2.1. Experimental Design, Treatments, and Subjects
This report is a follow-up to a previously conducted clinical trial (NCT02034383). Details of the design and results of the primary study, which assessed the metabolizable energy of almonds, were previously reported . Herein, secondary outcomes related to almond consumption on the gastrointestinal microbiota were assessed. Briefly, this was a controlled-feeding, randomized, cross-over study with five three-week diet periods, each diet period was separated by a one-week non-controlled diet break (wash-out) period. The controlled diets, fed at weight maintenance, consisted of a base diet designed to represent the typical American diet, with a macronutrient composition of 53% of kcals from carbohydrates, 32% of kcals from fat, and 15% of kcals from protein, and 0 g/day of almonds. All foods were identical between the control and almond diets, except for the almonds. During the four almond diet periods of the study, the controlled diet was scaled down to allow for the isocaloric inclusion of 42 g/day of varying forms of almonds: whole, natural almonds; whole, dry roasted almonds; chopped, dry roasted almonds; and dry roasted, almond butter.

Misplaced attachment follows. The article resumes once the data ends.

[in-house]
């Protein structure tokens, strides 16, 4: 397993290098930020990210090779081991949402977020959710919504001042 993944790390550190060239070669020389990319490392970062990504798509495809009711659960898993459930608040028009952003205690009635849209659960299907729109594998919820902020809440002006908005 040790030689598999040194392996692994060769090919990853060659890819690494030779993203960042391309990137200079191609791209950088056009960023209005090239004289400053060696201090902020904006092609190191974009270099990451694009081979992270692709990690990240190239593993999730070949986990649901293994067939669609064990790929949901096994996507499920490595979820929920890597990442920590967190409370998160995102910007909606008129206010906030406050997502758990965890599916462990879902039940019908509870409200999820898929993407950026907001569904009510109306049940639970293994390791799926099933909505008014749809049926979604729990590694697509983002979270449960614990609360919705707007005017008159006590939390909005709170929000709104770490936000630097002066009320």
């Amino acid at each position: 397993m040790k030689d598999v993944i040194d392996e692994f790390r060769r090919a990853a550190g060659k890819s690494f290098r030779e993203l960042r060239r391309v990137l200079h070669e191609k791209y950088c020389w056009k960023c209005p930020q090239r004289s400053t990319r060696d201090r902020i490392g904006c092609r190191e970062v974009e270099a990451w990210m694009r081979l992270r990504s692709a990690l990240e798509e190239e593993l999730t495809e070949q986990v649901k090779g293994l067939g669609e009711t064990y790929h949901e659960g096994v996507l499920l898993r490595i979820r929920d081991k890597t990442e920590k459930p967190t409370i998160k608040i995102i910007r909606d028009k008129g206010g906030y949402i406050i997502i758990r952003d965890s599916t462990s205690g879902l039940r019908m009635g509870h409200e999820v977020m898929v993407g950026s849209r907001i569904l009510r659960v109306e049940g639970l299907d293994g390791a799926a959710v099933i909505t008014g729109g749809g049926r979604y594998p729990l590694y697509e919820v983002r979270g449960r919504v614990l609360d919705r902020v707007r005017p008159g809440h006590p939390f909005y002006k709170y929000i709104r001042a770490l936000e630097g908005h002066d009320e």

Study participants were recruited in the Washington, DC metropolitan area surrounding the Beltsville Human Nutrition Research Center (BHNRC) in Beltsville, MD, USA. All subjects gave their informed consent for inclusion before participating in the study. The study was conducted in accordance with the Declaration of Helsinki, and the protocol and informed consent document were reviewed and approved by the Medstar Health Research Institute (Protocol #2013-136). Participants were excluded if they were <25 or >75 years of age, had a body mass index (BMI) <20 or >38 kg/m2, blood pressure ≥160/100 mm Hg, fasting blood glucose ≥126 mg/dL, fasting total blood cholesterol ≥280 mg/dL, and fasting triglycerides ≥300 mg/dL. Participants were excluded if they had any of the following diseases or conditions: allergy to almonds or other nuts, gastrointestinal disease, malabsorptive syndromes, liver disease, pancreatic disease, kidney disease, gout, hyperthyroidism, untreated or unstable hypothyroidism, certain cancers, or type II diabetes; history of bariatric or certain other surgeries related to weight control; history of eating disorders or other dietary patterns which are not consistent with the dietary intervention (e.g., vegetarians, very low fat diets, high protein diets); greater than 10% change in body weight within the last 12 months; pregnant women or women who plan on becoming pregnant during the study period; women who had given birth within the past 12 months; and tobacco users. A random number generator was utilized for study participant randomization following the creation of a randomization scheme that stratified the 18 participants (10 males; eight females) by sex and BMI. Each participant was assigned to a treatment sequence that consisted of each of the five diet periods.